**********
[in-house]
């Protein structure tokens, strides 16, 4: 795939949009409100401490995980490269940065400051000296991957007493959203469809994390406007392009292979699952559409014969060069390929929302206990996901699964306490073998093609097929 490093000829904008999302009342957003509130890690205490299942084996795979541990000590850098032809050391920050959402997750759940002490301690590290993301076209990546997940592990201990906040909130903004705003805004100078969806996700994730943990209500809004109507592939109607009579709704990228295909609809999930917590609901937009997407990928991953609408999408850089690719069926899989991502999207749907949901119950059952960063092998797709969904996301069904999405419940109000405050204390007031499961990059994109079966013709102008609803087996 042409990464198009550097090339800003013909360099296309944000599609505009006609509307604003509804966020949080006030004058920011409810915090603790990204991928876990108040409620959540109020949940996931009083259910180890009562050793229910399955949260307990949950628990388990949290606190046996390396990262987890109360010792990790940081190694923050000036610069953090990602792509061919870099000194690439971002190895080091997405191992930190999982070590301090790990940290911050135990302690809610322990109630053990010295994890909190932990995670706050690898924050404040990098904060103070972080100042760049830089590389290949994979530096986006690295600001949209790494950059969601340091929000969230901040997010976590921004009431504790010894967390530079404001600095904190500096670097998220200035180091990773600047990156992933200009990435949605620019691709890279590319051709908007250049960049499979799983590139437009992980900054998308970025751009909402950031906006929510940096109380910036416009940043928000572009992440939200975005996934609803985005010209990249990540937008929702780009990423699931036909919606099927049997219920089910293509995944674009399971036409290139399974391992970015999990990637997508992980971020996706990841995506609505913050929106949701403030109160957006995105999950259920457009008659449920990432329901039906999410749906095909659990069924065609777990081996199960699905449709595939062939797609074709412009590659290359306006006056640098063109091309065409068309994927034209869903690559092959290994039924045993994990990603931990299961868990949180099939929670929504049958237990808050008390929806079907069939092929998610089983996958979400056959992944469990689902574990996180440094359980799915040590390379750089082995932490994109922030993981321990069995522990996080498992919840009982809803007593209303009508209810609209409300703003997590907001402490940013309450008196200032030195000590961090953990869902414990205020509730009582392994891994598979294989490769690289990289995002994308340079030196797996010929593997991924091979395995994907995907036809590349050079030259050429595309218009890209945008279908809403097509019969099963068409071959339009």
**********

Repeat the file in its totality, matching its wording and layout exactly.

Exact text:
[in-house]
């Protein structure tokens, strides 16, 4: 795939949009409100401490995980490269940065400051000296991957007493959203469809994390406007392009292979699952559409014969060069390929929302206990996901699964306490073998093609097929 490093000829904008999302009342957003509130890690205490299942084996795979541990000590850098032809050391920050959402997750759940002490301690590290993301076209990546997940592990201990906040909130903004705003805004100078969806996700994730943990209500809004109507592939109607009579709704990228295909609809999930917590609901937009997407990928991953609408999408850089690719069926899989991502999207749907949901119950059952960063092998797709969904996301069904999405419940109000405050204390007031499961990059994109079966013709102008609803087996 042409990464198009550097090339800003013909360099296309944000599609505009006609509307604003509804966020949080006030004058920011409810915090603790990204991928876990108040409620959540109020949940996931009083259910180890009562050793229910399955949260307990949950628990388990949290606190046996390396990262987890109360010792990790940081190694923050000036610069953090990602792509061919870099000194690439971002190895080091997405191992930190999982070590301090790990940290911050135990302690809610322990109630053990010295994890909190932990995670706050690898924050404040990098904060103070972080100042760049830089590389290949994979530096986006690295600001949209790494950059969601340091929000969230901040997010976590921004009431504790010894967390530079404001600095904190500096670097998220200035180091990773600047990156992933200009990435949605620019691709890279590319051709908007250049960049499979799983590139437009992980900054998308970025751009909402950031906006929510940096109380910036416009940043928000572009992440939200975005996934609803985005010209990249990540937008929702780009990423699931036909919606099927049997219920089910293509995944674009399971036409290139399974391992970015999990990637997508992980971020996706990841995506609505913050929106949701403030109160957006995105999950259920457009008659449920990432329901039906999410749906095909659990069924065609777990081996199960699905449709595939062939797609074709412009590659290359306006006056640098063109091309065409068309994927034209869903690559092959290994039924045993994990990603931990299961868990949180099939929670929504049958237990808050008390929806079907069939092929998610089983996958979400056959992944469990689902574990996180440094359980799915040590390379750089082995932490994109922030993981321990069995522990996080498992919840009982809803007593209303009508209810609209409300703003997590907001402490940013309450008196200032030195000590961090953990869902414990205020509730009582392994891994598979294989490769690289990289995002994308340079030196797996010929593997991924091979395995994907995907036809590349050079030259050429595309218009890209945008279908809403097509019969099963068409071959339009």